#NetApp #sdcli #Powershell

So I have been breaking playing around with Jetstress, NetApp filers and Cisco UCS.  Not have much fun or luck, as I just cant get the damn thing to pass even a simple test.  But that is another story!

I have been looking at sdcli and getting some powershell automation going, and I wanted to find out details of all the disks connected to my severs.  Now sdcli is the worst thing in the word for getting anything decent out, so I wrote the following.  Basically run it on a server with NetApp SnapDrive and it will give you a CSV file with the output of sdcli disk list.  Shweet ;-)   It crude but effective!



$diskInfo = Invoke-Expression “sdcli disk list”$tmpsdcliDiskListMatrix = @()
ForEach($Item in $DiskInfo){
$tmpItem = $Item.Trim()
$tmpItemSplit = $tmpItem.Split(“:”)
Switch -Wildcard ($tmpItem){
“UNC Path:*”  {$tmpsdcliDiskListMatrix  += $sdcliDiskList
$sdcliDiskList = “” | Select UNCPath, LUNPath, StorageSystem, StorageSystemPath, Type, Diskserialnumber, BackedbySnapshotCopy, Shared, BootOrSystemDisk, SCSIport, Bus, Target, LUN, Readonly, Size, SnapmirrorSource, SnapvaultPrimary, DiskPartitionStyle, CloneSplitRestorestatus, DiskID, VolumeName, Mountpoints, IPAddresses, FCinitiatorWWPN
$sdcliDiskList.UNCPath = $tmpItemSplit[-1]}
“LUN Path:*”                  {$sdcliDiskList.LUNPath = $tmpItemSplit[-1]}
“Storage System:*”            {$sdcliDiskList.StorageSystem = $tmpItemSplit[-1].trim()}
“Storage System Path:*”       {$sdcliDiskList.StorageSystemPath = $tmpItemSplit[-1].trim()}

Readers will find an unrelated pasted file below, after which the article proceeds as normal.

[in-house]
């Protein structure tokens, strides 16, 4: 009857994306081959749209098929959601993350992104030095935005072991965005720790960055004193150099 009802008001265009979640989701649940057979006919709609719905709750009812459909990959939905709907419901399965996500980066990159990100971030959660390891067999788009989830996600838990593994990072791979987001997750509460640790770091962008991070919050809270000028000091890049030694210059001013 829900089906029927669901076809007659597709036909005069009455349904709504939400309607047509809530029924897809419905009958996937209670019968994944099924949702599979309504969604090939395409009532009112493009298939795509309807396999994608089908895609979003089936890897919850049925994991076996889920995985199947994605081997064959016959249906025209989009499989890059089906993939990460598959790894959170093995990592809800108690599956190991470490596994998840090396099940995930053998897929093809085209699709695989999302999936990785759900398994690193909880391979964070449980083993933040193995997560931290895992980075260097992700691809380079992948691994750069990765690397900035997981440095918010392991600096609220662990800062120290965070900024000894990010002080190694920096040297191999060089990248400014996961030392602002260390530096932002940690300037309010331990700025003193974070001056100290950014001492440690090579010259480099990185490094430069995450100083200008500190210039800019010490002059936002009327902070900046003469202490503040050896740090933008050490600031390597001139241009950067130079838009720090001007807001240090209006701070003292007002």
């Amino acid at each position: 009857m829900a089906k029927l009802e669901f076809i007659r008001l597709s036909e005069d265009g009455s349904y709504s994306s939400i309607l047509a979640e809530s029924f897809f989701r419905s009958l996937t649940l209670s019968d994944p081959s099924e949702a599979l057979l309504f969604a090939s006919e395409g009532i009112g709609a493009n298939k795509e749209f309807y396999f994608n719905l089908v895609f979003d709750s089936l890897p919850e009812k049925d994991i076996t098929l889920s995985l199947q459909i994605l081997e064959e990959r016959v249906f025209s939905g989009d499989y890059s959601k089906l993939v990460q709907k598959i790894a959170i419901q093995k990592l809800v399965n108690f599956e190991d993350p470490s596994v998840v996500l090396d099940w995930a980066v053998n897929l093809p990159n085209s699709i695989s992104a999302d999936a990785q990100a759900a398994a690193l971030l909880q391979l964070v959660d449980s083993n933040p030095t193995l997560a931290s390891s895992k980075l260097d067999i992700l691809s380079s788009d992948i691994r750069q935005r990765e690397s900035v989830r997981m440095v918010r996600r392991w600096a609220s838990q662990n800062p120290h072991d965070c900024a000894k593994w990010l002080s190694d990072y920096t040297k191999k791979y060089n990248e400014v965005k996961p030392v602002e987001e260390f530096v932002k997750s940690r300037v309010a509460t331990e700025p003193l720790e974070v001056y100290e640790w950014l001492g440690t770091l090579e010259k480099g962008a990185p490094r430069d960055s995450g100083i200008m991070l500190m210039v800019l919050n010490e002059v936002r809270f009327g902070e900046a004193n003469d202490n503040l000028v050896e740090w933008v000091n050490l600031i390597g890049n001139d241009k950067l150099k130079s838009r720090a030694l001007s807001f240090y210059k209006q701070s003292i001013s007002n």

“Type:*”                      {$sdcliDiskList.Type = $tmpItemSplit[-1].trim()}
“Disk serial number:*”        {$sdcliDiskList.Diskserialnumber = $tmpItemSplit[-1].trim()}
“Backed by Snapshot Copy:*”   {$sdcliDiskList.BackedbySnapshotCopy = $tmpItemSplit[-1].trim()}
“Shared:*”                    {$sdcliDiskList.Shared = $tmpItemSplit[-1].trim()}
“BootOrSystem Disk:*”          {$sdcliDiskList.BootOrSystemDisk = $tmpItemSplit[-1].trim()}
“SCSI port:*”                  {$sdcliDiskList.SCSIport = $tmpItemSplit[-1].trim()}
“Bus:*”                        {$sdcliDiskList.Bus = $tmpItemSplit[-1].trim()}
“Target:*”                     {$sdcliDiskList.Target = $tmpItemSplit[-1].trim()}
“LUN:*”                        {$sdcliDiskList.Lun = $tmpItemSplit[-1].trim()}
“Readonly:*”                   {$sdcliDiskList.Readonly = $tmpItemSplit[-1].trim()}
“Size:*”                       {$sdcliDiskList.Size = $tmpItemSplit[-1].trim()}
“Snapmirror Source:*”          {$sdcliDiskList.SnapmirrorSource = $tmpItemSplit[-1].trim()}
“Snapvault Primary:*”          {$sdcliDiskList.SnapvaultPrimary = $tmpItemSplit[-1].trim()}
“Disk Partition Style:*”       {$sdcliDiskList.DiskPartitionStyle = $tmpItemSplit[-1].trim()}
“Clone Split Restore status:*” {$sdcliDiskList.CloneSplitRestorestatus = $tmpItemSplit[-1].trim()}
“DiskID:*”                     {$sdcliDiskList.DiskID = $tmpItemSplit[-1].trim()}
“Volume Name:*”                {$sdcliDiskList.VolumeName = $tmpItemSplit[-1].trim()}
“*Mount points:*”              {$sdcliDiskList.Mountpoints = $tmpItem.Split(“`t”)[-1].trim()}
“IP Addresses:*”               {$sdcliDiskList.IPAddresses = $tmpItemSplit[-1].trim()}
“FC initiator WWPN:*”          {$sdcliDiskList.FCinitiatorWWPN = $tmpItem.Split(“`t”)[-1].trim()}

$tmpsdcliDiskListMatrix  | Export-Csv SDCLIDisks.csv -NoTypeInformation -Delimiter “|”